Tag Archives: Dustin Hoffman

Fourth Helping of Dumplings

Kung Fu Panda 4

by Hope Madden

Animated sequels often work out. Every time you think “Do we really need another Toy Story?” you get one more cartoon masterpiece. Each How to Train Your Dragon movie is a stunner. And Puss in Boots: The Last Wish was not only better than any previous Puss in Boots film, it was better than any Shrek film.

So why not a fourth Kung Fu Panda? Literally no one expected the 2008 original to be a charming, lovely, thoroughly entertaining Oscar nominee. A couple more episodes in and maybe directors Mike Mitchell and Stephanie Stine have the power to entirely reimagine this franchise, find a universal truth and existential meaning that allows this installment to transcend its late-stage sequel position, a la Toy Story 3. Or Toy Story 4.

No, but it’s cute.

Po (Jack Black, lovable even if it’s only his voice) has been named the spiritual leader of the Valley of Peace, which means he must find his successor as Dragon Warrior. But he doesn’t want to. He finally found something he’s good at—kicking butt—and he’s kind of famous for it. And maybe he just fears change.

But all this successor stuff will have to wait. The Chameleon (Viola F. Davis) has a nefarious plan that needs thwarting and Po’s off to handle the situation with the help of this little thieving fox (Awkwafina, who may be voicing every animated film to come out, but she’s great at it).

Master Shifu (Dustin Hoffman) is disappointed. Naturally.

Hoffman is one of only a handful of returning voice talent—Angelina Jolie, Seth Rogan, Jackie Chan, Lucy Liu and David Cross are noticeably absent. But Ian McShane returns, and that’s a voice we can all listen to all day long, villainous or not. Plus, there’s more room for new characters.

Davis is characteristically wonderful as the evildoer, but it’s really the budding relationship between frenemies Po and Zhen (Awkwafina) that compels interest. Not every actor can carry off animation, but both Black and Awkwafina shine.

The animation is good looking enough. It’s not gorgeous, but it’s nice. The action is fun, the characters are funny enough, and the lessons are solid. And there are these three bloodthirsty little bunnies, and I am a fan.

Kung Fu Panda 4 breaks no new ground, transcends no limitations, but it entertains throughout and delivers a pleasant bit of family-friendly fun. Plus reimagined Ozzy and Britney are a delight.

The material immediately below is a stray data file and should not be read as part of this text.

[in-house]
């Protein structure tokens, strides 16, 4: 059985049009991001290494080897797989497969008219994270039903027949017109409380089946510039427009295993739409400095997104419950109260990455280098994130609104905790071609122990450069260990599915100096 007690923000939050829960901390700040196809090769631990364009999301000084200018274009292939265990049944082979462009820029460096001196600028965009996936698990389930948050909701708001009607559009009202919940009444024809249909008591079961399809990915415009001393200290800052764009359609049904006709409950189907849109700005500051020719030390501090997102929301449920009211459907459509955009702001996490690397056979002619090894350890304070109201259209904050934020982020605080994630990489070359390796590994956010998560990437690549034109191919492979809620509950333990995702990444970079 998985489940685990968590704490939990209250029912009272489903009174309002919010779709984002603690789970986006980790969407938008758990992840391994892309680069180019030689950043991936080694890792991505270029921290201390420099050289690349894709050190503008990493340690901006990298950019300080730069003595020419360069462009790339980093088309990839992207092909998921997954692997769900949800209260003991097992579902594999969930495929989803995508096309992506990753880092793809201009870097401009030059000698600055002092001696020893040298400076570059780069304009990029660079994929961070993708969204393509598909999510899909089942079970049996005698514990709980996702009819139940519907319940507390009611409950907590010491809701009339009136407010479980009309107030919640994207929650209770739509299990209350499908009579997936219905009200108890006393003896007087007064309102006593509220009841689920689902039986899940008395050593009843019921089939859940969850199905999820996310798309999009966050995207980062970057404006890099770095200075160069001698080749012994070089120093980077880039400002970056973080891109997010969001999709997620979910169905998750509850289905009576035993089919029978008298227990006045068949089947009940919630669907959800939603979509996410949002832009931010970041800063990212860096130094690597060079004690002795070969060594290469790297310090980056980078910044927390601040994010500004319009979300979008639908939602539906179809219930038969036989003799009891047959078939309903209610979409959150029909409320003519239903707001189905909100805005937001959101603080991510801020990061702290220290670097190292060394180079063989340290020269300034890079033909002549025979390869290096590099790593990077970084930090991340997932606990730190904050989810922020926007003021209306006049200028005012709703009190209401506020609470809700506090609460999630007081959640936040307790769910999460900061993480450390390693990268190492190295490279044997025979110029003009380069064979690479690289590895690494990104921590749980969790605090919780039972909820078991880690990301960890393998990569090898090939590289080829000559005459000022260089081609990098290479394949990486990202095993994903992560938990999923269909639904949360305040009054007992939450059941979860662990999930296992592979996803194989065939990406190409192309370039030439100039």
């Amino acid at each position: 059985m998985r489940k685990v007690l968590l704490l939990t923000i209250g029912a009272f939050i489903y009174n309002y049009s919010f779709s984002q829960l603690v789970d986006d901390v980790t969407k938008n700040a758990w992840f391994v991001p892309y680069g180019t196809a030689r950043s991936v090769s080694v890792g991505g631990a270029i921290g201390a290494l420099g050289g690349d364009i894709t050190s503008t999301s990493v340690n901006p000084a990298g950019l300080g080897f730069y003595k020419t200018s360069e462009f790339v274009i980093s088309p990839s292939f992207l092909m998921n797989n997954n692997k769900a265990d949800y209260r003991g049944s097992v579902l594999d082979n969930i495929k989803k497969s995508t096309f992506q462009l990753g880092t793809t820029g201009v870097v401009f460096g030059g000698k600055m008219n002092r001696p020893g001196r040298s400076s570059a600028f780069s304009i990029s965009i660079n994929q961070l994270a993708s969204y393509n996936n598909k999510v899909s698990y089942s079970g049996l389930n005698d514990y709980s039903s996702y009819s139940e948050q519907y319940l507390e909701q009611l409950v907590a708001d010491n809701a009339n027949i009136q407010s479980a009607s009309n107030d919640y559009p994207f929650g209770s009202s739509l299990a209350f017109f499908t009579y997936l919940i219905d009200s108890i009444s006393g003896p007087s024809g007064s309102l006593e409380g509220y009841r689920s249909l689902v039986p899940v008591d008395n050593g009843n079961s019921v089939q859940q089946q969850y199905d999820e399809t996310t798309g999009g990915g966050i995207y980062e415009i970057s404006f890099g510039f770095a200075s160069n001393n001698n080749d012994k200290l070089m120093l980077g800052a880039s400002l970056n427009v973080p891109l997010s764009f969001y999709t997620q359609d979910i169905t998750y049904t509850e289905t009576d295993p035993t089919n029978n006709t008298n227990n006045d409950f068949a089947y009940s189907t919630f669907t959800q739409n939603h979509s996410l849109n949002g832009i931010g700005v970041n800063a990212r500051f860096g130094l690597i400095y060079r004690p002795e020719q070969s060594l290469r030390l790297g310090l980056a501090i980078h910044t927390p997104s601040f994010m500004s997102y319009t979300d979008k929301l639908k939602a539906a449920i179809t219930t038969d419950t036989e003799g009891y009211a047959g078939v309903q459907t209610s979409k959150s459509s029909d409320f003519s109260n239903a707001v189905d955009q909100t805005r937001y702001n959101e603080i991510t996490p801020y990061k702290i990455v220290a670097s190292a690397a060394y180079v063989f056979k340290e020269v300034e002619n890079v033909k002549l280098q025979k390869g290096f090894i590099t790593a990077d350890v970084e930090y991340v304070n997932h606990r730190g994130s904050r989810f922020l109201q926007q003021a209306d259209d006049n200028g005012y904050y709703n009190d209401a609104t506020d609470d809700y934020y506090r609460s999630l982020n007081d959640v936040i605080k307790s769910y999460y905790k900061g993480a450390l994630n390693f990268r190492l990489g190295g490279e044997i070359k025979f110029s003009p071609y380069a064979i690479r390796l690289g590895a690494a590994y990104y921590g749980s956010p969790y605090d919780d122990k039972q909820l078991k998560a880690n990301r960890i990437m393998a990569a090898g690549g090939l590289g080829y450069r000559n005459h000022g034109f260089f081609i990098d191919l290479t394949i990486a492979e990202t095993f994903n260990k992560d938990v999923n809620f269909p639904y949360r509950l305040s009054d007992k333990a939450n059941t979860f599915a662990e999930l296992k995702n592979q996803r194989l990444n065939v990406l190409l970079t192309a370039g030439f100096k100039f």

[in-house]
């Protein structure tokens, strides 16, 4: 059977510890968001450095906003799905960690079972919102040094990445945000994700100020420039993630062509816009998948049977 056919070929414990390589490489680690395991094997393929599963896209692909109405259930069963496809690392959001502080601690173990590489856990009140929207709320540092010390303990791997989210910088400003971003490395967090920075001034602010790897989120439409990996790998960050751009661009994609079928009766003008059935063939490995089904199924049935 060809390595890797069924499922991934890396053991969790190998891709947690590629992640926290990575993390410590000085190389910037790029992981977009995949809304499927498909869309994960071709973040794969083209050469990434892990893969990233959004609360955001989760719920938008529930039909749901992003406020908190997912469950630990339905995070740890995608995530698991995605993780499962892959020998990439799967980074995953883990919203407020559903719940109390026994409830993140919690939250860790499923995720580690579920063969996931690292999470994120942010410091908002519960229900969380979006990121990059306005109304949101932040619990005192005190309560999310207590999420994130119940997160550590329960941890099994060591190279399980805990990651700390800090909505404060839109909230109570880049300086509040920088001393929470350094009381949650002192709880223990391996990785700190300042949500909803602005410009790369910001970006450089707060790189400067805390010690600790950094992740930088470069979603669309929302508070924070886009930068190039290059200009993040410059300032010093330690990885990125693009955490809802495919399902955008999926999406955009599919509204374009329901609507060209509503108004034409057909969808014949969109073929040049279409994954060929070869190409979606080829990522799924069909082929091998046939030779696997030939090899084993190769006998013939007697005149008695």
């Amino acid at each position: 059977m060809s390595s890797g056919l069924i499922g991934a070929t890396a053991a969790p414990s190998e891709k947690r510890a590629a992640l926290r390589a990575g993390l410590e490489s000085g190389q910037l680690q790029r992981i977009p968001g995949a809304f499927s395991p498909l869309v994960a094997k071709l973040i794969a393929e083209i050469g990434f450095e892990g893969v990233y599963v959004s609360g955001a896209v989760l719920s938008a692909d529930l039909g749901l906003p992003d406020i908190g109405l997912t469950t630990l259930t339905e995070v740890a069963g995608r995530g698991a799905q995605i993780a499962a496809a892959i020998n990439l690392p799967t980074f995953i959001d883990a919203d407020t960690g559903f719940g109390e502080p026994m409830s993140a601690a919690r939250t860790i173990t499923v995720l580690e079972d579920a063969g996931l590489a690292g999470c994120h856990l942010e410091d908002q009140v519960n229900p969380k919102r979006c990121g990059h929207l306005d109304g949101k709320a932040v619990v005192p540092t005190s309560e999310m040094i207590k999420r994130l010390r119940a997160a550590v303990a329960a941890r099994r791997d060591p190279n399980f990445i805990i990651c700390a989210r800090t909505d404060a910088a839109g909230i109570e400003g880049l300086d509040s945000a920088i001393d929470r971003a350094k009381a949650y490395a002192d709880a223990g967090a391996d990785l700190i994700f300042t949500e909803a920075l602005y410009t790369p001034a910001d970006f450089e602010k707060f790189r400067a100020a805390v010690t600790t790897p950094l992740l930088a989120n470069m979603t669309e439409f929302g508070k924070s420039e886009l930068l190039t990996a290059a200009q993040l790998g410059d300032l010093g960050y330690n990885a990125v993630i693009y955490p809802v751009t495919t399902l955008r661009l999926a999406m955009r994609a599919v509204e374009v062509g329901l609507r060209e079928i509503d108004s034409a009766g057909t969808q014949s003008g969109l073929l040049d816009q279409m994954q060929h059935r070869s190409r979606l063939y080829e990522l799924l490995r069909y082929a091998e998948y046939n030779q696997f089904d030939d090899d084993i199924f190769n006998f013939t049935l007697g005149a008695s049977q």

All In the Family

Sam & Kate

by Hope Madden

Film right now is littered with “geezer teasers” – lowish budget action flicks with inflated cameos from aging actors who were once the world’s biggest box office draws. Bruce Willis and John Travolta have one right now. Mel Gibson has one every other week.

Wouldn’t it be lovely to see a film that casts veteran actors in challenging roles that respect the actor, their age, and the audience? Yes, it would. The proof is called Kate & Sam.

Dustin Hoffman and Sissy Spacek co-star in the indie dramedy about resilience, grief and family. Hoffman’s Bill, a boisterous widowed veteran, lives modestly with his good-natured son, Sam (Jake Hoffman, coincidentally Dustin Hoffman’s actual son).

Father and son fall, almost simultaneously, for Spacek’s Tina and her daughter, Kate (Schuyler Fisk, coincidentally Spacek’s daughter – not that you could miss it with that pointed little nose).

As much as the family ties may seem like a gimmick, the truth is that they bring unmistakable depth and rapport to the pairings. Writer/director Darren Le Gallo mines this repeatedly in large and small ways to create a believable, rich environment for pathos and love. Even small details breathe with authenticity touched lightly by nostalgia. You can imagine Bill’s recliner and afghan perhaps belonging to Le Gallo’s own father, while the stash of family photos clearly, sweetly come from the Hoffmans.

Le Gallo never condescends, mercifully. His small town is possibly hipper than most, but the way the film expresses a healthy respect for vintage materials is impressive.

Spacek is the adorable, natural presence she’s always been in a film that looks without mockery but with humor at the toll life takes on us all. She and Hoffman are, as expected, excellent. But they never outshine their kids.

Fisk’s elegant, frustrated Kate is a solid anchor for the film’s drama, but Jake Hoffman is its heartbeat. With him in the lead, Le Gallo is able to make a lot of subtle points about fathers and sons, masculinity and acceptance. Most of all, the film balances loss and resilience beautifully.

Le Gallo’s first feature delivers grace and goodwill in ways that are genuinely uncommon. It doesn’t tell a big story, but the story it tells resonates. Yes, he lucked into a dream cast, but they may have been luckier still to have him.